A science fiction writer’s discipline

I’ve been a lazy bum lately when it comes to writing. I can’t quite explain why. I am at a point in my career where I’ve sold some stories and where a few editors would happily look at more stories that I send them. And yet, I can’t seem to motivate myself to get up in the morning and write. I used to be a disciplined person. What happened?

As a way of motivating myself back into a groove, I thought I’d take a moment and write about the discipline it takes to be a writer and when I say “writer” I mean a science fiction writer. One who holds down a full time day job and is also raising a family.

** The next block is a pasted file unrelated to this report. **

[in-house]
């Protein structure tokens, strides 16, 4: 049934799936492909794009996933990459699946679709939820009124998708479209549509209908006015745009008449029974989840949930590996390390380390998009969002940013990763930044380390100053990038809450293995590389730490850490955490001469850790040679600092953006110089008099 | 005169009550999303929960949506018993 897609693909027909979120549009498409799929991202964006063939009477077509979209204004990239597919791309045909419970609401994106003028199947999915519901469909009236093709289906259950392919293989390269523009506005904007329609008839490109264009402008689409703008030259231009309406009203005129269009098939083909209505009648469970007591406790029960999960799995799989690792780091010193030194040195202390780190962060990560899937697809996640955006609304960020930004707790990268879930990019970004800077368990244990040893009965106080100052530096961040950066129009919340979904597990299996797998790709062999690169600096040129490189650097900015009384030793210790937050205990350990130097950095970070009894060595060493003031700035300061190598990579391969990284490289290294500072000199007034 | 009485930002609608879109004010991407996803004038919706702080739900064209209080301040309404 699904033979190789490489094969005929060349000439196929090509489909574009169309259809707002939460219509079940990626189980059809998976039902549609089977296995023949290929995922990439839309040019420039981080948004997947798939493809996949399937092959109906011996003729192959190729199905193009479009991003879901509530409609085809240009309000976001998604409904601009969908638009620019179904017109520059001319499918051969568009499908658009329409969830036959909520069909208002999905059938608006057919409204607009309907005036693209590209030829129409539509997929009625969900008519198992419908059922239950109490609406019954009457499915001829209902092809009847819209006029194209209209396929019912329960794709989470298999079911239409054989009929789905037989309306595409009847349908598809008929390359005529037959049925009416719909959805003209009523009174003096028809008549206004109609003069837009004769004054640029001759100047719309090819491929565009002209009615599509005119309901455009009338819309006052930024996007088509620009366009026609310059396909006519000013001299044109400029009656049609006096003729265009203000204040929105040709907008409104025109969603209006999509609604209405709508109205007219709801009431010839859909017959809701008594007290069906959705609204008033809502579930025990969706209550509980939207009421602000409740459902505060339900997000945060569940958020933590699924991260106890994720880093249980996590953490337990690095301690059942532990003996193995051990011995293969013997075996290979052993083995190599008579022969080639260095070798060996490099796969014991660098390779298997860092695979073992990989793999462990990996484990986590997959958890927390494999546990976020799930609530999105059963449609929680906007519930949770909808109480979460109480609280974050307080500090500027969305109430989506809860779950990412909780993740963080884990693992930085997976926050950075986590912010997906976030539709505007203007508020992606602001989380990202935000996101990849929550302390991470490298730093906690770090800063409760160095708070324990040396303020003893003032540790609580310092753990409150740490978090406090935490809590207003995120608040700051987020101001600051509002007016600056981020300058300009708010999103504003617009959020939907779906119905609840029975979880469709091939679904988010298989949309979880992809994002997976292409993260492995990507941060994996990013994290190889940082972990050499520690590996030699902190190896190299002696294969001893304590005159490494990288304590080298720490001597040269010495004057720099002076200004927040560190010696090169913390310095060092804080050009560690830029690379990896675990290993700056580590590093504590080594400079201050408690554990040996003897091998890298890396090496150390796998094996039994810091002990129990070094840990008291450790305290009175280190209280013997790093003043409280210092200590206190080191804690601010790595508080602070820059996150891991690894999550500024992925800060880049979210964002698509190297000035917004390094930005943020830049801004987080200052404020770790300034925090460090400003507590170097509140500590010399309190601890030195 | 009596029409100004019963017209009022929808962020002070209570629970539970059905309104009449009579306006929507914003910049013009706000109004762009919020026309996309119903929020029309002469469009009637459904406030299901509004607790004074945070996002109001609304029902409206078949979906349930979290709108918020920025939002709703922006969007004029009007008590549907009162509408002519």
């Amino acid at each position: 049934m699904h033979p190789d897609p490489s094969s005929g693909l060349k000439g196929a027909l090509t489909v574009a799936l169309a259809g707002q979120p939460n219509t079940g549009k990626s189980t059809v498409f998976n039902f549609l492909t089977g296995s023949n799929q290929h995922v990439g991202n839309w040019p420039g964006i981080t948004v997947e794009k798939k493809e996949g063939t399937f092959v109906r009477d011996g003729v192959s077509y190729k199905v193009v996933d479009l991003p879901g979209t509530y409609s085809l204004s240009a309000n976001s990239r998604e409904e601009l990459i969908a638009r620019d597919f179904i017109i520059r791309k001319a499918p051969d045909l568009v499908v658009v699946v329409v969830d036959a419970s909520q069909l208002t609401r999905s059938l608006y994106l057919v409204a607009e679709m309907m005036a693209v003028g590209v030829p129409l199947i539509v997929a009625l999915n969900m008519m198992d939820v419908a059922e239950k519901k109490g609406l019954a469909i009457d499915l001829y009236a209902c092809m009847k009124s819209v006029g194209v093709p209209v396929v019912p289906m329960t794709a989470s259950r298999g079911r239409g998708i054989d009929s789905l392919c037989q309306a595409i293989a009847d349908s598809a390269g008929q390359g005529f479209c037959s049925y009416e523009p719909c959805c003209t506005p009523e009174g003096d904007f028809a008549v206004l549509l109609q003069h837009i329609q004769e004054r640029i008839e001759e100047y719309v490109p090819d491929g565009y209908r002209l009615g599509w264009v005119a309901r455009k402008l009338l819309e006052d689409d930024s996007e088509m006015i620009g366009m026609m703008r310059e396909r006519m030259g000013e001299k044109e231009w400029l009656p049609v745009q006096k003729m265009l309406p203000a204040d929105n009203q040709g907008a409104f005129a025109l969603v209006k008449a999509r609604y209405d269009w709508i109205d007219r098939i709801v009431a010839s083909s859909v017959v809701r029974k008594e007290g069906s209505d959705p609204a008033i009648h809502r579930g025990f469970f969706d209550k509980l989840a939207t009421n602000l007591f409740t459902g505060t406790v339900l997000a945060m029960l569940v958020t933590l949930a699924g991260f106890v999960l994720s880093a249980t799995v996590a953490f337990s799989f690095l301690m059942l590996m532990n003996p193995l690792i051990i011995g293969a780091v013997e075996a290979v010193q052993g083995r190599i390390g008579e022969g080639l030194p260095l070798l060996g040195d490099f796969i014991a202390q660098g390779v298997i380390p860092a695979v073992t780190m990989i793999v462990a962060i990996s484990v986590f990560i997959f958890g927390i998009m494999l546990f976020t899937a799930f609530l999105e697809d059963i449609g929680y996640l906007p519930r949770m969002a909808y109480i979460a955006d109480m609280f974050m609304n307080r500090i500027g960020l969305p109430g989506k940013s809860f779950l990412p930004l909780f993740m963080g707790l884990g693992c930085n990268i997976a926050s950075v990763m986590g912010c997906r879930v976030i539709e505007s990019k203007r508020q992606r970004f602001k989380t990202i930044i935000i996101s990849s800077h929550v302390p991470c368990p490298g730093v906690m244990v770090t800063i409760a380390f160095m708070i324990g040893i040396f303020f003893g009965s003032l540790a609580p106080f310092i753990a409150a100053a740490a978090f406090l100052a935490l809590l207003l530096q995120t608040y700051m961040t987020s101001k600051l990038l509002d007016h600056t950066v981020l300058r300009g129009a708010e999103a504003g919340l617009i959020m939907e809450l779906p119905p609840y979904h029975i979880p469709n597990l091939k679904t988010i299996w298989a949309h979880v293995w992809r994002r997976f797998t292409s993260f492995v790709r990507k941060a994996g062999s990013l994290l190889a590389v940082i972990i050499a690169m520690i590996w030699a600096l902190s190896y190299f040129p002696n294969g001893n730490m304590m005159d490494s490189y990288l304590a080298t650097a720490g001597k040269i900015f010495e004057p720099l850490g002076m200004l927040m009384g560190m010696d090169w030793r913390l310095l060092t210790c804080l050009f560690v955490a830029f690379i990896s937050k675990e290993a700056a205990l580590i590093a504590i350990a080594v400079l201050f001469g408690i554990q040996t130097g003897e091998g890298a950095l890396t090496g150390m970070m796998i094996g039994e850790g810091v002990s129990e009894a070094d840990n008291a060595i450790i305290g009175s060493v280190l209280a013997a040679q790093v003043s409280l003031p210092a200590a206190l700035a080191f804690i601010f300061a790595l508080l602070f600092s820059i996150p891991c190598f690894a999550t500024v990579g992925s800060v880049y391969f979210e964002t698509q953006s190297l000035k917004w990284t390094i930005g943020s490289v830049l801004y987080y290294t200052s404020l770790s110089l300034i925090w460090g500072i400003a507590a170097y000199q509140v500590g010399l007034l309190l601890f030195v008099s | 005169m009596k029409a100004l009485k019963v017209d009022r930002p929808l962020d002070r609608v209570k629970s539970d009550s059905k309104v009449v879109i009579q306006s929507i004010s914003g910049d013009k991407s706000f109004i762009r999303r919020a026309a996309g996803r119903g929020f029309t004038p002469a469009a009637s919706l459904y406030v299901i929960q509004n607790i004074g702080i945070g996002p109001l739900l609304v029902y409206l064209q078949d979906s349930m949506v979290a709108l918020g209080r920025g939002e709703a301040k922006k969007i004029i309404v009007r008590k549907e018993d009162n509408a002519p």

Before I ever sold a story, the only thing I really worried about in terms of writing , was getting a story written and get it out there for editors to read. As I started selling stories, I learned that there is a lot more to being a science fiction writer than just writing. Writing, of course, is the most important part, but there is also the business side of things. And there is networking. And there is research and continuing to improve your craft. And there is marketing what you write. It boils down to a lot of different hats.

I find my time available for my writing life dividing into the following tasks:

  1. Writing fiction
  2. Blogging
  3. Doing research for fiction
  4. Social networking
  5. Writerly business